The histone methyltransferase Suv39h1 increases class switch recombination specifically to IgA
Department of Molecular Genetics and Microbiology
Animals; B-Cell-Specific Activator Protein; B-Lymphocytes; Binding Sites; Cells, Cultured; Histone-Lysine; N-Methyltransferase; Immunoglobulin A; *Immunoglobulin Class Switching; Methyltransferases; Mice; Mice, Inbred C57BL; Mice, Knockout; Plasmids; *Recombination, Genetic; Repressor Proteins
Life Sciences | Medicine and Health Sciences | Women's Studies
Ab class (isotype) switching allows the humoral immune system to adaptively respond to different infectious organisms. Isotype switching occurs by intrachromosomal DNA recombination between switch (S) region sequences associated with C(H) region genes. Although isotype-specific transcription of unrearranged (germline) C(H) genes is required for switching, recent results suggest that isotype specificity is also determined by the sequences of downstream (acceptor) S regions. In the current study, we identify the histone methyltransferase Suv39h1 as a novel Salpha-specific factor that specifically increases IgA switching (Smu-Salpha recombination) in a transiently transfected plasmid S substrate, and demonstrate that this effect requires the histone methyltransferase activity of Suv39h1. Additionally, B cells from Suv39h1-deficient mice have an isotype-specific reduction in IgA switching with no effect on the level of germline Ialpha-Calpha transcripts. Taken together, our results suggest that Suv39h1 activity inhibits the activity of a sequence-specific DNA-binding protein that represses switch recombination to IgA.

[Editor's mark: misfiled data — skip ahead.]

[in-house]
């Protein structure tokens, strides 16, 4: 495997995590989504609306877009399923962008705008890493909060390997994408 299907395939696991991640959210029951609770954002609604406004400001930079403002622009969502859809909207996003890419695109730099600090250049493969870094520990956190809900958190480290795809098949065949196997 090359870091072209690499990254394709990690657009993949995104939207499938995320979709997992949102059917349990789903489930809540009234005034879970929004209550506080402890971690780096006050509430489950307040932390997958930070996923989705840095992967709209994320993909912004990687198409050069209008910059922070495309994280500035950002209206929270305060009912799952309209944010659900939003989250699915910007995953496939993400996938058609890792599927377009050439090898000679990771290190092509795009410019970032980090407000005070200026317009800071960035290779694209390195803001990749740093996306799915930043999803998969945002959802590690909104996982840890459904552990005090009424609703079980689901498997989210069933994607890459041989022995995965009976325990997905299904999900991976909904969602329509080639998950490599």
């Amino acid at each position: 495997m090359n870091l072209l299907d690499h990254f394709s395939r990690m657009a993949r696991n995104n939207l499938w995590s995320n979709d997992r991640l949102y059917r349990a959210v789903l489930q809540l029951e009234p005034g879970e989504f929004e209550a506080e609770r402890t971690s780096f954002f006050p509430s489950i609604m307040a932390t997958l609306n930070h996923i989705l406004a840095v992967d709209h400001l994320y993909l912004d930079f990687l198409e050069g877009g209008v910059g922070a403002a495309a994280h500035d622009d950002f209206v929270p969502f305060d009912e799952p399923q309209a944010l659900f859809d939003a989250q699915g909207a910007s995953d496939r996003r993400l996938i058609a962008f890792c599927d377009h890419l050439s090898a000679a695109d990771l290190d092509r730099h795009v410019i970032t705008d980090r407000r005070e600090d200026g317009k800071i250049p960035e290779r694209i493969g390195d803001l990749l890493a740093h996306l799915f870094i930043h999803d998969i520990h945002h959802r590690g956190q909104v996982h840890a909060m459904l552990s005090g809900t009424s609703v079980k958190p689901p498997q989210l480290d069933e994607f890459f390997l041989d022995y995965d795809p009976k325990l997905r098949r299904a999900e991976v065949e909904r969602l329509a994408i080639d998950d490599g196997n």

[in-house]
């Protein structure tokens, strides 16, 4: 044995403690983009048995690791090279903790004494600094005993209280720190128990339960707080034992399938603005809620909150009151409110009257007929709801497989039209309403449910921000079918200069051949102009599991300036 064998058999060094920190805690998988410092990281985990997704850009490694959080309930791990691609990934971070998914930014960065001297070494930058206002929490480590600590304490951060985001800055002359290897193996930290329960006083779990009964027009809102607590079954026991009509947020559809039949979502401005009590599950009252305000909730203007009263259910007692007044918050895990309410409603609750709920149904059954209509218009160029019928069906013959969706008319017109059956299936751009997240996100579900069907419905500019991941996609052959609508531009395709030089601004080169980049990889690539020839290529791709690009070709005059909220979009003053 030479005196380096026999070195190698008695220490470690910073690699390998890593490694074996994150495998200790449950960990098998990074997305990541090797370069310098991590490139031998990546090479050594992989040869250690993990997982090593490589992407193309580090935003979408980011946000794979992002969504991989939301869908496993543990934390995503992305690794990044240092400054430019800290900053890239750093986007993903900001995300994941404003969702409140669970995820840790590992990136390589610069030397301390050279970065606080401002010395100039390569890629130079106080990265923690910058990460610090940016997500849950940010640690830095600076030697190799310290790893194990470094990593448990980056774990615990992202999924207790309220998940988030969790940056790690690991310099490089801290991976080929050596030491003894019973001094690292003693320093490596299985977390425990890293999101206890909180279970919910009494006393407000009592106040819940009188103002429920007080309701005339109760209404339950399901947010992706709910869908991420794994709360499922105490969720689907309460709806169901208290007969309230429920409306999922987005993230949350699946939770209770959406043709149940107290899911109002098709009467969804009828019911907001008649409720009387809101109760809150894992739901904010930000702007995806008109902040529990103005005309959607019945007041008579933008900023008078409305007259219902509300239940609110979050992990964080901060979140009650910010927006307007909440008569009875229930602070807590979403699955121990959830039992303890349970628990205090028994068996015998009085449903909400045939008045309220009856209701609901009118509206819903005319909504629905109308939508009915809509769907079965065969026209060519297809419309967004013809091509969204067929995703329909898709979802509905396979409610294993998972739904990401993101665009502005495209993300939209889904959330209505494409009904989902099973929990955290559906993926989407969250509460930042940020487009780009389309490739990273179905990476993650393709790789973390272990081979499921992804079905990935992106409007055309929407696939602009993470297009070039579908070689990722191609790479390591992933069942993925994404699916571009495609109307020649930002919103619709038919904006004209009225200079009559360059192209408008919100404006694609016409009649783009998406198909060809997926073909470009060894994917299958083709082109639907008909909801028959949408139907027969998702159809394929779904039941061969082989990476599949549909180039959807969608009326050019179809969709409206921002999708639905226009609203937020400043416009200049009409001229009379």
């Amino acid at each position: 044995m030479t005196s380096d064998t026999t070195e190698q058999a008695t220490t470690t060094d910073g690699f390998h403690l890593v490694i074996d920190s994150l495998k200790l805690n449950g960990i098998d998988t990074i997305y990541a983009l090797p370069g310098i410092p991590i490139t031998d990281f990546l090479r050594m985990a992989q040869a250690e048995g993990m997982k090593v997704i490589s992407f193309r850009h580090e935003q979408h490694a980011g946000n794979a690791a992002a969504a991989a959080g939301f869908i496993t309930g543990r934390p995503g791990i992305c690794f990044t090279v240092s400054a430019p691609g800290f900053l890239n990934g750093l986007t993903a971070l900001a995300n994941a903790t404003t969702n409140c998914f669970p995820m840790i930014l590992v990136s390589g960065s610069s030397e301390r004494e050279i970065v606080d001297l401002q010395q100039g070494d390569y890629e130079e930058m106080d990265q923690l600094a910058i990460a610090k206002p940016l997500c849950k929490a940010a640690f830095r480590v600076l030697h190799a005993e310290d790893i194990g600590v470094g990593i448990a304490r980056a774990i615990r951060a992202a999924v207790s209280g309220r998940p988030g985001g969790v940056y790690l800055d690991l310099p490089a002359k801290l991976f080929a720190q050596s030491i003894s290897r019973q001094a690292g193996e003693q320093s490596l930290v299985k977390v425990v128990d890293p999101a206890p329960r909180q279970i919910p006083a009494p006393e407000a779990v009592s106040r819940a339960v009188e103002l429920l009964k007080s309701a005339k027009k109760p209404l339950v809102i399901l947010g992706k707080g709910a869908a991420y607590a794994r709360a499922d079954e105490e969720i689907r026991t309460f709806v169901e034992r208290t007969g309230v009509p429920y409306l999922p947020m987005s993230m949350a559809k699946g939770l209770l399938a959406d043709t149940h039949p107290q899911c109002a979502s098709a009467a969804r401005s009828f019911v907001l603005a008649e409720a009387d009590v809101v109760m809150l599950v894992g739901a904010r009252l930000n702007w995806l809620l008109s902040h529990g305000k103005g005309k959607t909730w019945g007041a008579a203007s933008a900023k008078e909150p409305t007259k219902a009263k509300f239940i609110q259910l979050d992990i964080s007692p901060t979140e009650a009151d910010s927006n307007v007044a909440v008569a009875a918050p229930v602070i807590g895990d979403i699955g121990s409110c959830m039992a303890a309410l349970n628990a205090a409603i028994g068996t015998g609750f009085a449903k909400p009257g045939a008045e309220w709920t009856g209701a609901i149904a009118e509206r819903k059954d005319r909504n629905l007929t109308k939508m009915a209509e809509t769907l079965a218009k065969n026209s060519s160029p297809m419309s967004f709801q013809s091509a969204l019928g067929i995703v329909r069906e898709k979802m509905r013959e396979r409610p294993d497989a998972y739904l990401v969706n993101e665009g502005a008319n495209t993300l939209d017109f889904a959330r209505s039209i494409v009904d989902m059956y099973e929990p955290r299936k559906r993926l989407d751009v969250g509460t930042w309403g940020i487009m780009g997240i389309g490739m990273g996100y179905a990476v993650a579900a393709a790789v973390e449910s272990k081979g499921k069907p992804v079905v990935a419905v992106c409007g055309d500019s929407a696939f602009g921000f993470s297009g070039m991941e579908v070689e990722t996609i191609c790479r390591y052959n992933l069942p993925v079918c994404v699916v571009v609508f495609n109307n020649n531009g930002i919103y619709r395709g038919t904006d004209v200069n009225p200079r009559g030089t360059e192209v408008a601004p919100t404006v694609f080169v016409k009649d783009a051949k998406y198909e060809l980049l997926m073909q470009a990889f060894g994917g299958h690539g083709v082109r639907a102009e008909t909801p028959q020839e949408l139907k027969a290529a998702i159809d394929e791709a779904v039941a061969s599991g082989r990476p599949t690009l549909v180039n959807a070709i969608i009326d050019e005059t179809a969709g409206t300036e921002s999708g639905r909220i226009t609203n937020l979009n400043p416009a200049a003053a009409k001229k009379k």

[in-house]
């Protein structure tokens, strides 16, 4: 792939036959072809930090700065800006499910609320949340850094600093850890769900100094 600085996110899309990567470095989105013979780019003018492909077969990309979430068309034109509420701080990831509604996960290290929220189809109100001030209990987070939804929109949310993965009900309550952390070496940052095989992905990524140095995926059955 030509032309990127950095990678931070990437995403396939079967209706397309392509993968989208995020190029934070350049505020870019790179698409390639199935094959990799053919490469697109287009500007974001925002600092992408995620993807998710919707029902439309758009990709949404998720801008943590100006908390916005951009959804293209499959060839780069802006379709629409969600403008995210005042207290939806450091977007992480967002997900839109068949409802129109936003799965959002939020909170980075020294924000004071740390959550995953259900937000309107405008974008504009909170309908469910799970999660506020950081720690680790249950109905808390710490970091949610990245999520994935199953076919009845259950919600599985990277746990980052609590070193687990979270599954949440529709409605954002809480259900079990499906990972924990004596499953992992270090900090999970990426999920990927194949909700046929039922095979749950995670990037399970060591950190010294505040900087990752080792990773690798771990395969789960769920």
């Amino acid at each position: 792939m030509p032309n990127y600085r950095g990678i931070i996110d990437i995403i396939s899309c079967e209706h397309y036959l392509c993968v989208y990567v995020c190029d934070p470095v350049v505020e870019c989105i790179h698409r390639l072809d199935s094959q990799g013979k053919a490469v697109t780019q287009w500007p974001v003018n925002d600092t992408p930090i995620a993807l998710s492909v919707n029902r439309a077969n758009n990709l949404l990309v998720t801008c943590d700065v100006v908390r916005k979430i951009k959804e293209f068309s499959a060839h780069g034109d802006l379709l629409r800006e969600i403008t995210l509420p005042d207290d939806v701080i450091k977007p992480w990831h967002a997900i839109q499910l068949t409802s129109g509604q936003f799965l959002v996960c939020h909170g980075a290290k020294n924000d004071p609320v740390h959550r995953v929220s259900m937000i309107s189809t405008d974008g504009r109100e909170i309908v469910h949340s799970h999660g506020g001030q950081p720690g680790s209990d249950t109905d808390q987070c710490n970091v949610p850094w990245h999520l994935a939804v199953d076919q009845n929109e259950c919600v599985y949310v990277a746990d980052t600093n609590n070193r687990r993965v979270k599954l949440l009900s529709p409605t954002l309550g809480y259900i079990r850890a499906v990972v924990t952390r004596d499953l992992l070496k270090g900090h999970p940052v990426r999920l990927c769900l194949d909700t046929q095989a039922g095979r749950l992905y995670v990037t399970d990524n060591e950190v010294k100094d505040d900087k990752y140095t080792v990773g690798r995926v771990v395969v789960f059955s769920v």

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Citation: J Immunol. 2006 Jul 15;177(2):1179-88.